Mankato board member claims black people can’t be racist against white people

Calling the police on black people, colorblindness, denying white privilege, and saying "Make America Great Again" are all forms of "covert" white supremacy, according to instructional materials used in the district.

A black Mankato school board member said black people can't be racist against white people in response to parents’ complaints about curriculum explaining white racism. (Mankato Area Public Schools)

A black Mankato school board member said black people can’t be racist against white people in response to parents’ complaints about curriculum explaining white racism.

Erin Roberts, a Mankato school board member, said she can “prejudge based on her experiences” but denied she can be racist because she’s black. She defined racism as “prejudice plus power” in an email to a parent who questioned the use of a white supremacy pyramid in a 10th grade English class.

“With that definition, reverse racism is not possible,” Roberts wrote.

The white supremacy pyramid defines overt and covert or “socially acceptable” forms of racism. Lynching, hate crimes, and using the n-word are overt forms of white supremacy.

According to the pyramid, calling the police on black people, colorblindness, denying white privilege, saying “Make America Great Again,” believing in the “meritocracy myth,” and “claiming reverse-racism” are all forms of “covert” white supremacy.

White supremacy pyramid

“First, I really don’t understand why that was taught in my English class,” said a student who was in the class. She said she was offended and confused by the pyramid.

“We’re not racist and there were certain things on the triangle that don’t make you racist like calling police on black people. If someone is doing something wrong, it’s just fair to call the police no matter what color they are. Making me feel guilty about being white isn’t cool,” she said. “I think they could’ve done a better job.”

When confronted with complaints, Roberts claimed that she “cannot be racist towards white people.”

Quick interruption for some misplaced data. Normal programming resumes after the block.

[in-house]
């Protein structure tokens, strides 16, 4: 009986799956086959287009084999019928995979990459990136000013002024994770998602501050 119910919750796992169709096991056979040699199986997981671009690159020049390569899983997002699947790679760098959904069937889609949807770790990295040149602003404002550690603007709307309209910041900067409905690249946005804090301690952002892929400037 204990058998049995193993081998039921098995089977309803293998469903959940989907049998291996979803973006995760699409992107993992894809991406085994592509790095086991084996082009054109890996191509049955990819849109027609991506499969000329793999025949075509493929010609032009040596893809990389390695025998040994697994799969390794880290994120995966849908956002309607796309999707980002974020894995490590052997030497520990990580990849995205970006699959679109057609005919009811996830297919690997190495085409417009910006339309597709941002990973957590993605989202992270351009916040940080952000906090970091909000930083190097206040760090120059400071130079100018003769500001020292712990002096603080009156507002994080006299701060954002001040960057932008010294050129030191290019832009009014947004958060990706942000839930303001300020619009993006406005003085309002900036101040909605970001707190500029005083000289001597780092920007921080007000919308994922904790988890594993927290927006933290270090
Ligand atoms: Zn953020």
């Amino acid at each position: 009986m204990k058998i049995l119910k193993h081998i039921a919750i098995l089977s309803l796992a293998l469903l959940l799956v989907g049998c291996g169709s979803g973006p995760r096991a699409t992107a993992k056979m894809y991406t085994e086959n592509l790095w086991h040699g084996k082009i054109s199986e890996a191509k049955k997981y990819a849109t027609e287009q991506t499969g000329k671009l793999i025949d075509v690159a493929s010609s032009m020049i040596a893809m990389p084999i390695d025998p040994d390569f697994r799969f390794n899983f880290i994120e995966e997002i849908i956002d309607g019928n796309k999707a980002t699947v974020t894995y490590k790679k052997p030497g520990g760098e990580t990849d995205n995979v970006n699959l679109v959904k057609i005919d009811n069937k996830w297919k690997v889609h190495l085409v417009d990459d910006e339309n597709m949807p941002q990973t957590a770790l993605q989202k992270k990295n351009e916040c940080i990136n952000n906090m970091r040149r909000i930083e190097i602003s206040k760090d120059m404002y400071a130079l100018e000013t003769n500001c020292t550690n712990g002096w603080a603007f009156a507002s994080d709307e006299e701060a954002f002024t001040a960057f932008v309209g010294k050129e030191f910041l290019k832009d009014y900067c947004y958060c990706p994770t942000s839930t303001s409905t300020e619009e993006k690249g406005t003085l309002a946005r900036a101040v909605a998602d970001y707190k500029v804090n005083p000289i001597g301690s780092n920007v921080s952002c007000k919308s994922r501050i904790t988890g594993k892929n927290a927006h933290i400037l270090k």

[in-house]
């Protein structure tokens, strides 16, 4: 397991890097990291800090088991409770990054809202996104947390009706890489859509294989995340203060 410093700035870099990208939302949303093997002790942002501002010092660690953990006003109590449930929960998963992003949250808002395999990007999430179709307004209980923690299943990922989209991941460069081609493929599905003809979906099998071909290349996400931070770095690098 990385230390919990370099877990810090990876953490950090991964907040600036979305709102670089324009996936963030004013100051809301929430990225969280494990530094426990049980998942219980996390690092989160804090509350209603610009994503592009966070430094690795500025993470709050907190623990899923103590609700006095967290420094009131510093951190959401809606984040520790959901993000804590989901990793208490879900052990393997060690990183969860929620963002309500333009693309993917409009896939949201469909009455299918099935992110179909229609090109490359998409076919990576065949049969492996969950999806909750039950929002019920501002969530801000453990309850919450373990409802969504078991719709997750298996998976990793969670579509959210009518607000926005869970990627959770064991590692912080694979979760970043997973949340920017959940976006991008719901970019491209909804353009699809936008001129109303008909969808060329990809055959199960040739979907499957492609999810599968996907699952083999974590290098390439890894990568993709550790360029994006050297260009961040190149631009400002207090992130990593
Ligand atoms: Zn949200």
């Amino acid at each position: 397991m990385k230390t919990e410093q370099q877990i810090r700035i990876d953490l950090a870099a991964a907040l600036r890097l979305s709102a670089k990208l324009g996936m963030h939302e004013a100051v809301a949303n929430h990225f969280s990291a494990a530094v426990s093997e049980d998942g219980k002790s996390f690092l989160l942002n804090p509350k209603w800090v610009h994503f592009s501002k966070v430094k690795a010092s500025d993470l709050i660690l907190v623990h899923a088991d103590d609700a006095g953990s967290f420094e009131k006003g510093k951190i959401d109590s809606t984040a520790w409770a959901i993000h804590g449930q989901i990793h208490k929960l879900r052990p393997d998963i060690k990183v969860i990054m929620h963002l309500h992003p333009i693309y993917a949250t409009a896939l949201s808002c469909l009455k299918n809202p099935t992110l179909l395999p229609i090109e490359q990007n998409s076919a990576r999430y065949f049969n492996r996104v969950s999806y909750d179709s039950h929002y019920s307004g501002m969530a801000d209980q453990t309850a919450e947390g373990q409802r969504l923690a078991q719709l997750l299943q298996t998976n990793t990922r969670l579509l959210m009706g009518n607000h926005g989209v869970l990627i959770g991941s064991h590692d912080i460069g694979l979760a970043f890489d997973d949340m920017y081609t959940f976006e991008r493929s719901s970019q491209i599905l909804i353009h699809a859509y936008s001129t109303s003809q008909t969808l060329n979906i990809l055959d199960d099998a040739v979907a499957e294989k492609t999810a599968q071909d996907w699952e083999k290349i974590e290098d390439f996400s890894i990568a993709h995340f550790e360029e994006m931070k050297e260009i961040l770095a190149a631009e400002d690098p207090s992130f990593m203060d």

“I can say that I can make a prejudgment based on my past experiences that may not always be true. I also can say that doesn’t stop me from having experiences with that person and learning for myself,” she said.

Elizabeth Hanke, a Mankato resident and parent, formally challenged the approved curriculum last fall. She said promoting “discrimination as education is dangerous.”

Hanke said she initially got little to no response when she voiced her concerns to the district and was eventually told in a letter from a curriculum evaluation committee that the pyramid met the standards for use in classrooms.

Rochester parent Brittany Kressin joined the fight last month after learning about the pyramid and emailed Mankato school board members.

“No wonder test scores are so low,” Kressin wrote in her email. “This is teaching our future generation that it is impossible to be racist toward the Caucasian race. This is an incredibly dangerous idea that effectively dehumanizes the Caucasian race. Anyone teaching this curriculum is complicit in the growing hatred aimed directly at Caucasian people.”

Kressin said teachers are allowed to introduce “radical ideas” to children.

“I just don’t have trust for teachers anymore or administrators. It’s eroded,” she said. She plans to take her children’s schooling into her “own hands” and encouraged parents to look at alternatives.

Kressin said black people can be racist and she has experienced it personally. She said her goal is to help parents understand Roberts is not going to protect white children against racism.

She also called Roberts a “far left” board member who will not be able to put aside her own bias when making decisions for the district.

“We need more moderate people to fill these positions,” Kressin said.

Roberts articulated her positions on the claims made in the white supremacy pyramid in her email to Kressin.

“Color blindness takes away the identity of individuals,” Roberts wrote. “And it doesn’t exist unless you are in fact blind or color blind. When you see me, you see a black woman. That is a fact. I want you to see me as a black woman. I don’t want to be seen as the same as someone else.”

In relation to white privilege, Roberts said white people are not “at fault living within this era.”

“It is what it is,” she wrote. “It’s the denial of it that makes it wrong. White skin will never get in the way of anything. White skin will never be the reason someone doesn’t get a job or work harder for a grade in school. That is not the case for BIPOC individuals.”

Roberts also indicated the slogan “Make America Great Again” is an “indirect racist remark.”

“[I’m] not saying everyone who uses that slogan is meaning it in that way but my experience has been that. And I’m sure we have BIPOC students who have experienced the same,” she wrote. “As in America was better with slavery, Jim Crow, etc. So when I hear that, I hear you want me to be a slave or not have equal access like my white peers.”

“What parents are choosing not to see is that they are literally throwing their children to the wolves when they put them in public school. There are other options,” Kressin commented.

Alpha News reached out to Roberts and Superintendent Paul Peterson, but they did not respond in time for publication.


Sheila Qualls

Sheila Qualls is an award-winning journalist and former civilian editor of an Army newspaper. Prior to joining Alpha News, she was a Christian Marriage and Family columnist at and a personal coach. Her work has been published in The Upper Room, the MOPS blog, Grown and Flown, and The Christian Post. She speaks nationally on issues involving faith and family.